Fig. 4: Schematic diagrams illustrating changes in evolved crust-forming processes and lithospheric architecture between the Hadean and Archaean. | Nature Communications

Fig. 4: Schematic diagrams illustrating changes in evolved crust-forming processes and lithospheric architecture between the Hadean and Archaean.

From: Crustal rejuvenation stabilised Earth’s first cratons

Fig. 4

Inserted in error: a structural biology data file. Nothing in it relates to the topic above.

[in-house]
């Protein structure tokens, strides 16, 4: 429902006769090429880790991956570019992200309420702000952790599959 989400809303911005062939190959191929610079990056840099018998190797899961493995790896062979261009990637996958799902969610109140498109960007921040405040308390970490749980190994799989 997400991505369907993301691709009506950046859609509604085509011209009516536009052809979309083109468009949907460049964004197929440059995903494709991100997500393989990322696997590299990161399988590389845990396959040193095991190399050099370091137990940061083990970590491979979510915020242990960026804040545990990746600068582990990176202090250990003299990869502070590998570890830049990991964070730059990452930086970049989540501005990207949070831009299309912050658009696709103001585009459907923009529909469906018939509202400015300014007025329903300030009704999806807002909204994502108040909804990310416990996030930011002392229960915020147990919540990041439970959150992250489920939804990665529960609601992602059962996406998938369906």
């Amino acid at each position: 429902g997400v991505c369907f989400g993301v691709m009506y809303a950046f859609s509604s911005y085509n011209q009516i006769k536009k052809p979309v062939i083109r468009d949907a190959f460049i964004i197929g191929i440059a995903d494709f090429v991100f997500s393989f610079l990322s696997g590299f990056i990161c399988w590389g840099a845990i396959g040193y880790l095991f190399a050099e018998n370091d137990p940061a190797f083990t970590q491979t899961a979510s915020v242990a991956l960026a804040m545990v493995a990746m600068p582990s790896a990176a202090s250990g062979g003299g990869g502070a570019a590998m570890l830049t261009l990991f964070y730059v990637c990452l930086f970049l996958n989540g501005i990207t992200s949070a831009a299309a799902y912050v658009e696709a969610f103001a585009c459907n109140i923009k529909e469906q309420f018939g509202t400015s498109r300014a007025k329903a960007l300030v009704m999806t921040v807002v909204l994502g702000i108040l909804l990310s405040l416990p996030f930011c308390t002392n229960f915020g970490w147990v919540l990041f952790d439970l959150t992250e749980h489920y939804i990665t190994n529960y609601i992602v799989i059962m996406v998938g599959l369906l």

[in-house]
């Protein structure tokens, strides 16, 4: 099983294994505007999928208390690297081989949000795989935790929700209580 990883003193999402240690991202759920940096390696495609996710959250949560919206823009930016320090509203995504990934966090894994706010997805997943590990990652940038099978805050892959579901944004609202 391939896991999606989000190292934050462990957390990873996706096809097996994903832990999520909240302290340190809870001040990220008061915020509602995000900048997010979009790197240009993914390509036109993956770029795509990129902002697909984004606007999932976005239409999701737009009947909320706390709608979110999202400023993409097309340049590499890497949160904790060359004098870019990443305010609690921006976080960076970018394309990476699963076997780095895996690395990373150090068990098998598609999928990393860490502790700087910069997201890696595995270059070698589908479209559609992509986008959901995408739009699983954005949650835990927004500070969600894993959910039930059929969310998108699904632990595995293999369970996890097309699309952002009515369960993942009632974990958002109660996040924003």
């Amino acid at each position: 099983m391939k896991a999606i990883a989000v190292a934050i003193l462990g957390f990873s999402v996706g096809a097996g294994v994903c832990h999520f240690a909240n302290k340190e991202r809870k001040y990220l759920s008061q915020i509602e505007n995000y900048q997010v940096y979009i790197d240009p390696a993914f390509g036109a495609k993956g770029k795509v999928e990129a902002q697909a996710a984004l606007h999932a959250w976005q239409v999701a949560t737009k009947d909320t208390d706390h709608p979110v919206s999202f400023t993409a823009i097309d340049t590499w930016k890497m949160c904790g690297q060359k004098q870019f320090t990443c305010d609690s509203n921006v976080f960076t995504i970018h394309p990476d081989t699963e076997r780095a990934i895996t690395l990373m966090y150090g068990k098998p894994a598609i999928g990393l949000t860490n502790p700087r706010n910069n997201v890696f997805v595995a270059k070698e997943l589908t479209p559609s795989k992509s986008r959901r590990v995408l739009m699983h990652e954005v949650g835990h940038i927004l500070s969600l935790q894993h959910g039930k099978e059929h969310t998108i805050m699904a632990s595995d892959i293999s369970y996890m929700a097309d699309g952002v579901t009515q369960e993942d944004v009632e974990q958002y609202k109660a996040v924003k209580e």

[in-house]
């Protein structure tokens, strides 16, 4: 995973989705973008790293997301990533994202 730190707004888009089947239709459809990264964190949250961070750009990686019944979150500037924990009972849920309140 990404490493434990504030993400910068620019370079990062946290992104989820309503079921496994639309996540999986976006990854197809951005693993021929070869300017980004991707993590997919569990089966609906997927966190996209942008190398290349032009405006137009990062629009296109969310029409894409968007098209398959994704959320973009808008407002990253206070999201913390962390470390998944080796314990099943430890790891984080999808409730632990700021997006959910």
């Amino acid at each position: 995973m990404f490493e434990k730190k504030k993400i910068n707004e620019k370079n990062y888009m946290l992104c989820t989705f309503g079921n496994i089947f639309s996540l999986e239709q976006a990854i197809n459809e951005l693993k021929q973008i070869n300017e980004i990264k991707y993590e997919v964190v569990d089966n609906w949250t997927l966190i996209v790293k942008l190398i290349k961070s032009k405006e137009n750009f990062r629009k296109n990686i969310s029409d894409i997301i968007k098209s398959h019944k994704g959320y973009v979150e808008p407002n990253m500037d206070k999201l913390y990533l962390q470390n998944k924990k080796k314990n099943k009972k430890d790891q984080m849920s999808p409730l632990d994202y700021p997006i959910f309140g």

The Hadean crust is predominantly mafic–ultramafic with minor evolved melts formed by internal differentiation or impact melting. Hadean crust persists into the Archaean and is reworked in subduction zones or thick crustal plateaus above mantle upwellings to form evolved magmas that crystallise zircon with negative εHf(t). These two tectonic settings also facilitate adiabatic or flux melting of convecting mantle to form juvenile mafic magmas, which are reworked to produce evolved magmas that crystallise zircon with approximately chondritic εHf(t). Juvenile melt extraction produces a complementary melt-depleted, rigid, and buoyant lithospheric mantle, which stabilises the evolved crustal nuclei of Earth’s first cratons. The zircon εHf(t)–time plots show the corresponding zircon-Hf isotope characteristics of evolved crust from the Yilgarn craton between the Hadean and Archaean eons.

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